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US House looks to expedite pipeline permitting

03 May 2017 18:00 (+01:00 GMT)
US House looks to expedite pipeline permitting

Washington, 3 May (Argus) — Republicans in the US House of Representatives are dusting off energy bills that died last year as they make a fresh attempt to expedite a permitting process for natural gas and oil pipelines they say takes too long.

The bills under consideration include similar language included in legislation the House passed last year but that never became law. President Donald Trump has pushed to accelerate pipeline approvals, but Republicans view their bills as a more permanent fix to what they consider to be a flawed permitting process and avoid the types of issues that delayed the 830,000 b/d Keystone XL pipeline.

"I think we are going to do a pipeline permitting reform bill," House Energy and Commerce Committee vice chairman Joe Barton (R-Texas) said today at a congressional hearing. Barton said the bill could move forward this year or next year and would include new permitting deadlines.

One of the bills discussed today would give the US Federal Energy Regulatory Commission (FERC) more power to set deadlines among federal and state agencies that permit natural gas pipelines. Failing to hit such a deadline would require the agency to notify the US Congress. The bill would also require FERC to consider data from aerial surveys when permitting pipelines, potentially avoiding the need to obtain permission from landowners for in-person surveys.

The other bill would place FERC in charge of permitting cross-border oil pipelines, eliminating an existing presidential review process overseen by the US State Department. The bill would set a 120-deadline for FERC to approve an oil pipeline border crossing after environmental reviews are complete, unless it found the border-crossing was not in the "public interest." This review would replace a more rigorous "national interest" test that now applies.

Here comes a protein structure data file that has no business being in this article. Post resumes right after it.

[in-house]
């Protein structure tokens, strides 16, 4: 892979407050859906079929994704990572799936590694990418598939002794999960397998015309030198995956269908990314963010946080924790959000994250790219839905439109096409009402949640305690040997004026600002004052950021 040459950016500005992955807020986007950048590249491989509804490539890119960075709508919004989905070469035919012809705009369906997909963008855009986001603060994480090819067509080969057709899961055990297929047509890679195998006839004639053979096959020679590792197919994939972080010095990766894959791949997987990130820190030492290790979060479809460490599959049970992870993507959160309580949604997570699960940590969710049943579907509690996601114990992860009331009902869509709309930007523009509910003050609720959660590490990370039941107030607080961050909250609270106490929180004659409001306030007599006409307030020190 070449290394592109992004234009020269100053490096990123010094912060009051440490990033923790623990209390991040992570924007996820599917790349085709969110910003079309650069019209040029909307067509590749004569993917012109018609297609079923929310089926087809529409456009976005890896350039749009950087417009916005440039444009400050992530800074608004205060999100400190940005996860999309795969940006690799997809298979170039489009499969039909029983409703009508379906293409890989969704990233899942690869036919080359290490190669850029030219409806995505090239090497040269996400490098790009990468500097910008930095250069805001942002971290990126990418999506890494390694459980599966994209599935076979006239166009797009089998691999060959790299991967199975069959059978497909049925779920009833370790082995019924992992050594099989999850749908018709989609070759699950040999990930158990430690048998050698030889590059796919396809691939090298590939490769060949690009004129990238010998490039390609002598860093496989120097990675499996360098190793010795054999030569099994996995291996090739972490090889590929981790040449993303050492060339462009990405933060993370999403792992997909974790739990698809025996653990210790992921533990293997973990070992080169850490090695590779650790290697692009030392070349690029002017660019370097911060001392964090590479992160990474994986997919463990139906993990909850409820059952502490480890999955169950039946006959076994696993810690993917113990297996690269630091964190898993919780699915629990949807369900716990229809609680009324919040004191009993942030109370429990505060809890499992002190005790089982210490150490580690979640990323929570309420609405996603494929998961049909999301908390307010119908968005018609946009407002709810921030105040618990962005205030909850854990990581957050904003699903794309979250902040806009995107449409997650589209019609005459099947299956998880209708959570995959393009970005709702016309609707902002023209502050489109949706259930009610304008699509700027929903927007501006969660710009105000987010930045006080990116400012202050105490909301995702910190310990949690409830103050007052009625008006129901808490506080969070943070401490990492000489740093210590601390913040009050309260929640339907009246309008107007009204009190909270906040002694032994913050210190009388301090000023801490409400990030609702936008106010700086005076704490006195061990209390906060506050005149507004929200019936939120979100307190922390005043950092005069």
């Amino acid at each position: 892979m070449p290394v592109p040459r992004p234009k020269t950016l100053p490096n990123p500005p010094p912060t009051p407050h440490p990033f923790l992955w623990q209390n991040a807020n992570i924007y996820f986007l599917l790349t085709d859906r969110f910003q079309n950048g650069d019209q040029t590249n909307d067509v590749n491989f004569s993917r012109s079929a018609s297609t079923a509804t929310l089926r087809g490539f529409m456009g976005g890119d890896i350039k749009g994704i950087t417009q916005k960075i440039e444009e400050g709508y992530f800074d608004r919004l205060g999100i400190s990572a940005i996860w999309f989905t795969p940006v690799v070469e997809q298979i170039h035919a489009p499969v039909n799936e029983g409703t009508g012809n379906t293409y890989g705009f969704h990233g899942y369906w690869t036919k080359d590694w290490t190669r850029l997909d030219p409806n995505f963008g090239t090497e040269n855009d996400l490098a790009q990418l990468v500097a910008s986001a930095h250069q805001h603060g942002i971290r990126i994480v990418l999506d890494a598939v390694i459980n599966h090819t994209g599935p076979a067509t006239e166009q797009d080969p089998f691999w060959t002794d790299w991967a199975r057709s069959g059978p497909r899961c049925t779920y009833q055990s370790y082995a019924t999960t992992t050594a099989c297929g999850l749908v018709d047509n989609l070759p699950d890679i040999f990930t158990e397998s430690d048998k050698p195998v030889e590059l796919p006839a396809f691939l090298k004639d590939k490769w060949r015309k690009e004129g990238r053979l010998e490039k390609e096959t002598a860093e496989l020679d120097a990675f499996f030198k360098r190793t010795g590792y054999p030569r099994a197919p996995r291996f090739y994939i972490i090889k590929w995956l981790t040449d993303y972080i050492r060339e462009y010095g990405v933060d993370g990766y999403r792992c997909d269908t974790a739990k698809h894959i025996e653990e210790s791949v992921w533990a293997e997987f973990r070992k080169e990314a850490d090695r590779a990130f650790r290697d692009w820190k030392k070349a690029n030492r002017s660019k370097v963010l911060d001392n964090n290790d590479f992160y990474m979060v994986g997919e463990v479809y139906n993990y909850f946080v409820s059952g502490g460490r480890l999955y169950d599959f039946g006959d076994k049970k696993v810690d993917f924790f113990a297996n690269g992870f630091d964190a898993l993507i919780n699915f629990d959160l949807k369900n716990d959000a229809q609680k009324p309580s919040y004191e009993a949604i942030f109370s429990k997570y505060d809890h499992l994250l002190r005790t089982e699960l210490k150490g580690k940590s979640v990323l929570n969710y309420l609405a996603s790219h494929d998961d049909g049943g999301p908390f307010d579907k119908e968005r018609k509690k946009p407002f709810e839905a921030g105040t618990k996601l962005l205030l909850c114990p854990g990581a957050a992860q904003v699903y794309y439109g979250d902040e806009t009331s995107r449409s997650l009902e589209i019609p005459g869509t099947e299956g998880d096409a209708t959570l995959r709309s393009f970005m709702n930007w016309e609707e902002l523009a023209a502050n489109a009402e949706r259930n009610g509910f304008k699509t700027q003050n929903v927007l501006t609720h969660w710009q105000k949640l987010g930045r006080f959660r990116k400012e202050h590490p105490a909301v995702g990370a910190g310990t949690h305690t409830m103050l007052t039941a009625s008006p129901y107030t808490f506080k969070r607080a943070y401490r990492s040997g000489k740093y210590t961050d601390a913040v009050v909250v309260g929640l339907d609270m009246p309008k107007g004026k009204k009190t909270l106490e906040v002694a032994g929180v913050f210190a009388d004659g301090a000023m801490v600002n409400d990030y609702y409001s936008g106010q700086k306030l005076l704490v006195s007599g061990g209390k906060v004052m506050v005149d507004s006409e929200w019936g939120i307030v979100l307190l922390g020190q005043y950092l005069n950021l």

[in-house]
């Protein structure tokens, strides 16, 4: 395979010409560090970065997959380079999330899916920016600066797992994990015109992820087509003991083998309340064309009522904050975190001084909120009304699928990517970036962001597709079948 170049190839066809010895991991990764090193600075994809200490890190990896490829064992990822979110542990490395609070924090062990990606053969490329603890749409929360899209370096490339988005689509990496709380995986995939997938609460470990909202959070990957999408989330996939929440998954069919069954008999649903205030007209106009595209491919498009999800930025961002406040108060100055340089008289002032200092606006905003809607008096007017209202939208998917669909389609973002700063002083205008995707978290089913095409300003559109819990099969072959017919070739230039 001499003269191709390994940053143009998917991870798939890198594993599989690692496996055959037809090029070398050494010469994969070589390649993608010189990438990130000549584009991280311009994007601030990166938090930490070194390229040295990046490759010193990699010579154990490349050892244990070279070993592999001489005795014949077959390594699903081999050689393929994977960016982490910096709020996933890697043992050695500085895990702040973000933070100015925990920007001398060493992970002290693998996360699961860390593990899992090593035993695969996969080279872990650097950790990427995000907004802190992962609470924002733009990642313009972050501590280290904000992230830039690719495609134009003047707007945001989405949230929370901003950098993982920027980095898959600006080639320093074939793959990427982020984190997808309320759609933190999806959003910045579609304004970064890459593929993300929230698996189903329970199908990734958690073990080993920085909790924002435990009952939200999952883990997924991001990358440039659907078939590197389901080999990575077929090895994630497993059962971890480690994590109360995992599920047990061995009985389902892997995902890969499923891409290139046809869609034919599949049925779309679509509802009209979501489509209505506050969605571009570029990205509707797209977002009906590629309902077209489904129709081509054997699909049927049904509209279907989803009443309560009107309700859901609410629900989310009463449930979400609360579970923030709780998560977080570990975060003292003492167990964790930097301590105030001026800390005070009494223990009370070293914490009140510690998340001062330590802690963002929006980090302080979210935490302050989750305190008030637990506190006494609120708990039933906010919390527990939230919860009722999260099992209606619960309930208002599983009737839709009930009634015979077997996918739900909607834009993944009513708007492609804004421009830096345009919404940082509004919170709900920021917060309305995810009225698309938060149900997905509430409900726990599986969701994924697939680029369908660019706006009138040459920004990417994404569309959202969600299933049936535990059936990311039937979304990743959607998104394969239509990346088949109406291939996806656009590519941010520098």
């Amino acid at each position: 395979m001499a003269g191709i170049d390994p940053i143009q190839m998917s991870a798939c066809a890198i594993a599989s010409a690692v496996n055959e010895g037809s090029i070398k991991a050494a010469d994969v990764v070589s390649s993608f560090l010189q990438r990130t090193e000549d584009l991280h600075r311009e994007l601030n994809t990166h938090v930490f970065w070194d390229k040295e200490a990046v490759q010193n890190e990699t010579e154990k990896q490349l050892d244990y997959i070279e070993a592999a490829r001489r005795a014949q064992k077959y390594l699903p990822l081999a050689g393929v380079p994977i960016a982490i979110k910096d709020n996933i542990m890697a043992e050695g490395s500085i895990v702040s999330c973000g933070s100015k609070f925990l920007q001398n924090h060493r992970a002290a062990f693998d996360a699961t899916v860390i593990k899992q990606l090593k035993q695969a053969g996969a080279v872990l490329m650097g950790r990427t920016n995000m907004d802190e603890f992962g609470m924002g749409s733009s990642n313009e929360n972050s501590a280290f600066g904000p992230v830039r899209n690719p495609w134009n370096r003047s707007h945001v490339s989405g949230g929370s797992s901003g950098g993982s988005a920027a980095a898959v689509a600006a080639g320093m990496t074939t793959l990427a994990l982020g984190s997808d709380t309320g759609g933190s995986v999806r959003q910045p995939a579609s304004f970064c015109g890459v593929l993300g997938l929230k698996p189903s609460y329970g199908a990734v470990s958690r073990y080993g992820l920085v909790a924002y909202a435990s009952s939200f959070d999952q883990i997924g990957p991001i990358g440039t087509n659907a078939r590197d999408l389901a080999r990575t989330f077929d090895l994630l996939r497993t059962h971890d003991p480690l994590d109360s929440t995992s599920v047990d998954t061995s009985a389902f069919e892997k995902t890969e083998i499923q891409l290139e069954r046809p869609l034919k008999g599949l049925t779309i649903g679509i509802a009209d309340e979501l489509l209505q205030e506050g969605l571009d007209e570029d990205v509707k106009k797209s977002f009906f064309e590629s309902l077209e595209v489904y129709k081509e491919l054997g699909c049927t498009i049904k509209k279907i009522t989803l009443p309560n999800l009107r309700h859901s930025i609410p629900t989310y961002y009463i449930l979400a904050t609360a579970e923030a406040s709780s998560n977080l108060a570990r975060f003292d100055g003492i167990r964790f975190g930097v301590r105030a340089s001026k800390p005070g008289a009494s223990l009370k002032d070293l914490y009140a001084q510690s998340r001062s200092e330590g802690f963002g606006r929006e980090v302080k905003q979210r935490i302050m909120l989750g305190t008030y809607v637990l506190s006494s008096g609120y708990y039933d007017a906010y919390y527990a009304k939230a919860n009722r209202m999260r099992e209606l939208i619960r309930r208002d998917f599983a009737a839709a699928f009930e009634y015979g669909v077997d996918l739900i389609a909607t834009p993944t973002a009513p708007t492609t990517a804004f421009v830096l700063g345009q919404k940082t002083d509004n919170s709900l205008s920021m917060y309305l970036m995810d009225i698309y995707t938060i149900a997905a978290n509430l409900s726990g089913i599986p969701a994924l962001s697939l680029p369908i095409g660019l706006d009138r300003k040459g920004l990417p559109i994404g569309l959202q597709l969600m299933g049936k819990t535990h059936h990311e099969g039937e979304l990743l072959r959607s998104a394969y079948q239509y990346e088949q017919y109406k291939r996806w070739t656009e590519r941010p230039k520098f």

Democrats said the natural gas pipeline bill was unnecessary and warned the cross-border bill would set up a rubber stamp to controversial cross-border pipelines. They said that the president should continue permitting cross-border oil pipelines like Keystone XL and warned that redirecting the authority to FERC would restrict any reviews to the physical border-crossing itself, rather than the whole project.

"Do my colleagues on the other side of the aisle not have confidence in President Trump to make swift and rational decisions on major energy projects?" House Energy and Commerce Committee ranking member Frank Pallone (D-New Jersey) said at the hearing.

Industry groups say the bills would be helpful but are urging lawmakers to go even further. Pipeline companies have been increasingly concerned about actions by states to block pipelines by denying needed water permits.

Interstate Natural Gas Association of America's president Don Santa said lawmakers should "be bold" as they consider the first major changes to pipeline permitting since 2005. The natural gas pipeline trade group wants lawmakers to hold agencies accountable for missing deadlines and modify the Clean Water Act to prevent states from using water permits to block pipelines.

Oil pipeline trade group the Association of Oil Pipelines president Andy Black urged lawmakers to limit cross-border pipeline reviews to the physical border crossing and establish a "presumption of approval" for those projects, rather than requiring regulators to find the project would be in the national interest.

But loading up a pipeline permitting bill with all the provisions industry wants would likely doom it in the US Senate, where legislation needs at least eight votes from Democrats to avoid the threat of a filibuster. US Senate Energy and Natural Resources Committee chairman Lisa Murkowski (R-Alaska) today said she wanted to revive a wide-ranging energy bill she backed last year, which had the FERC gas pipeline language but omitted the cross-border oil pipeline changes.

"We think we can build on that effort, that framework," she said.